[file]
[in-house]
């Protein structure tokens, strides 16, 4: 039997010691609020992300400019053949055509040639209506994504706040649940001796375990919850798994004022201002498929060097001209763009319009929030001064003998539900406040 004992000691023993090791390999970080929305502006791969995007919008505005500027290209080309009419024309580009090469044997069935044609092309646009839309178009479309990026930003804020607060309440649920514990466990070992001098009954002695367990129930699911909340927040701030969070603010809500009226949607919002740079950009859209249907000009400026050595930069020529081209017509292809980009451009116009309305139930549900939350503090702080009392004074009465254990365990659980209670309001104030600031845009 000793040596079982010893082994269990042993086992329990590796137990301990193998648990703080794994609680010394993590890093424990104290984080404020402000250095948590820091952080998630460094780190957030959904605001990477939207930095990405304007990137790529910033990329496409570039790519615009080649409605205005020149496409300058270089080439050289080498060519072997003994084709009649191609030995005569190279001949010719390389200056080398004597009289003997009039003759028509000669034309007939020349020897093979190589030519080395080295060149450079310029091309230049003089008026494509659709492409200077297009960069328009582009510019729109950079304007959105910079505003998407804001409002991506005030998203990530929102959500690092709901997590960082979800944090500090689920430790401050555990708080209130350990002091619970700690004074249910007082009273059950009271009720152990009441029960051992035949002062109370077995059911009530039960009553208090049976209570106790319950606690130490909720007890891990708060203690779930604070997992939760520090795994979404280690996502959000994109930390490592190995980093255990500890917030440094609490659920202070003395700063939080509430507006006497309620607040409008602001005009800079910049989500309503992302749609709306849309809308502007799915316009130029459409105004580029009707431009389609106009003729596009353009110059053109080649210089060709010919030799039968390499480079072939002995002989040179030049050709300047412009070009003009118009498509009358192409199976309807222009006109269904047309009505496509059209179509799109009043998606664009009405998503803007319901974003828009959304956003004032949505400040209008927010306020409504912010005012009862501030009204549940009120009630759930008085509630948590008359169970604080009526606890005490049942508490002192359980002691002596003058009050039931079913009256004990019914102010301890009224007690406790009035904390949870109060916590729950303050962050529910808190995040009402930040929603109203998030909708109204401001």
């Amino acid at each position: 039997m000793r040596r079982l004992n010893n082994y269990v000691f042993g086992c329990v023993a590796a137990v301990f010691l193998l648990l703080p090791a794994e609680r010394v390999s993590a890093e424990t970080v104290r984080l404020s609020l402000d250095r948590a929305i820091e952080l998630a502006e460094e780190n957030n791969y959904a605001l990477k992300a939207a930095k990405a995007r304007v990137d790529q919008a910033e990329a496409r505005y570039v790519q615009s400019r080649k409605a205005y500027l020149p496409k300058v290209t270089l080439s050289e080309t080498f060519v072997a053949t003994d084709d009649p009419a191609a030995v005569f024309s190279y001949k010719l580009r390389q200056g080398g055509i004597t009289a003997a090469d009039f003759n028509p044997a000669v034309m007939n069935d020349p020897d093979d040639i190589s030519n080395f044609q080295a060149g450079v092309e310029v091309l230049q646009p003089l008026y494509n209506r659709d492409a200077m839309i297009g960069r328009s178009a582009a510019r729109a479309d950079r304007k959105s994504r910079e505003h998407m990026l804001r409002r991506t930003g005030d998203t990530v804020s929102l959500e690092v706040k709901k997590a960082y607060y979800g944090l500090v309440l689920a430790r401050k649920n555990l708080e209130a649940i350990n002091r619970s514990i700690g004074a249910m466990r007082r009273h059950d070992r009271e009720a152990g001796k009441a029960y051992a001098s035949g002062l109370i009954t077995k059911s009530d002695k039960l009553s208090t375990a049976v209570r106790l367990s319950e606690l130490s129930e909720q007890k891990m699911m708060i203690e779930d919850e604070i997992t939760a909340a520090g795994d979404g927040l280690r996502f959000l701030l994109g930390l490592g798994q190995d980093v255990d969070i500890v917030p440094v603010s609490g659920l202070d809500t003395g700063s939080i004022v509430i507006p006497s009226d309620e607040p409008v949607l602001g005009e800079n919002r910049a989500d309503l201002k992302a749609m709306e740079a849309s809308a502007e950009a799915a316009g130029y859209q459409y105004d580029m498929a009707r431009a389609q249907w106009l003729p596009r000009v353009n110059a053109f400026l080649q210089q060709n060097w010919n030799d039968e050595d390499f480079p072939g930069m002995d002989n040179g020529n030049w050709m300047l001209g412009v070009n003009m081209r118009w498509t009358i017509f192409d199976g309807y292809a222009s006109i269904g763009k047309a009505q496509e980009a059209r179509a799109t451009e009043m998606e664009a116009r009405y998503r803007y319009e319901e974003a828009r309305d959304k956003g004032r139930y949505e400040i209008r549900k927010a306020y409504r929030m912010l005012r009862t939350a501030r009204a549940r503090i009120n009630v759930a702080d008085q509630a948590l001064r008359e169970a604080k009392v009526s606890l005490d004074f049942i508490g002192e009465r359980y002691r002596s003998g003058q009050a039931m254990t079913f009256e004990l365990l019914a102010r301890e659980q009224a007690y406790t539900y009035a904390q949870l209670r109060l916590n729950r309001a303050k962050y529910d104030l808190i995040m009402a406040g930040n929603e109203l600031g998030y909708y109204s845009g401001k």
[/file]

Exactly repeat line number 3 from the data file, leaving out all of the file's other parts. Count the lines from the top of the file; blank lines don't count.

């Amino acid at each position: 039997m000793r040596r079982l004992n010893n082994y269990v000691f042993g086992c329990v023993a590796a137990v301990f010691l193998l648990l703080p090791a794994e609680r010394v390999s993590a890093e424990t970080v104290r984080l404020s609020l402000d250095r948590a929305i820091e952080l998630a502006e460094e780190n957030n791969y959904a605001l990477k992300a939207a930095k990405a995007r304007v990137d790529q919008a910033e990329a496409r505005y570039v790519q615009s400019r080649k409605a205005y500027l020149p496409k300058v290209t270089l080439s050289e080309t080498f060519v072997a053949t003994d084709d009649p009419a191609a030995v005569f024309s190279y001949k010719l580009r390389q200056g080398g055509i004597t009289a003997a090469d009039f003759n028509p044997a000669v034309m007939n069935d020349p020897d093979d040639i190589s030519n080395f044609q080295a060149g450079v092309e310029v091309l230049q646009p003089l008026y494509n209506r659709d492409a200077m839309i297009g960069r328009s178009a582009a510019r729109a479309d950079r304007k959105s994504r910079e505003h998407m990026l804001r409002r991506t930003g005030d998203t990530v804020s929102l959500e690092v706040k709901k997590a960082y607060y979800g944090l500090v309440l689920a430790r401050k649920n555990l708080e209130a649940i350990n002091r619970s514990i700690g004074a249910m466990r007082r009273h059950d070992r009271e009720a152990g001796k009441a029960y051992a001098s035949g002062l109370i009954t077995k059911s009530d002695k039960l009553s208090t375990a049976v209570r106790l367990s319950e606690l130490s129930e909720q007890k891990m699911m708060i203690e779930d919850e604070i997992t939760a909340a520090g795994d979404g927040l280690r996502f959000l701030l994109g930390l490592g798994q190995d980093v255990d969070i500890v917030p440094v603010s609490g659920l202070d809500t003395g700063s939080i004022v509430i507006p006497s009226d309620e607040p409008v949607l602001g005009e800079n919002r910049a989500d309503l201002k992302a749609m709306e740079a849309s809308a502007e950009a799915a316009g130029y859209q459409y105004d580029m498929a009707r431009a389609q249907w106009l003729p596009r000009v353009n110059a053109f400026l080649q210089q060709n060097w010919n030799d039968e050595d390499f480079p072939g930069m002995d002989n040179g020529n030049w050709m300047l001209g412009v070009n003009m081209r118009w498509t009358i017509f192409d199976g309807y292809a222009s006109i269904g763009k047309a009505q496509e980009a059209r179509a799109t451009e009043m998606e664009a116009r009405y998503r803007y319009e319901e974003a828009r309305d959304k956003g004032r139930y949505e400040i209008r549900k927010a306020y409504r929030m912010l005012r009862t939350a501030r009204a549940r503090i009120n009630v759930a702080d008085q509630a948590l001064r008359e169970a604080k009392v009526s606890l005490d004074f049942i508490g002192e009465r359980y002691r002596s003998g003058q009050a039931m254990t079913f009256e004990l365990l019914a102010r301890e659980q009224a007690y406790t539900y009035a904390q949870l209670r109060l916590n729950r309001a303050k962050y529910d104030l808190i995040m009402a406040g930040n929603e109203l600031g998030y909708y109204s845009g401001k």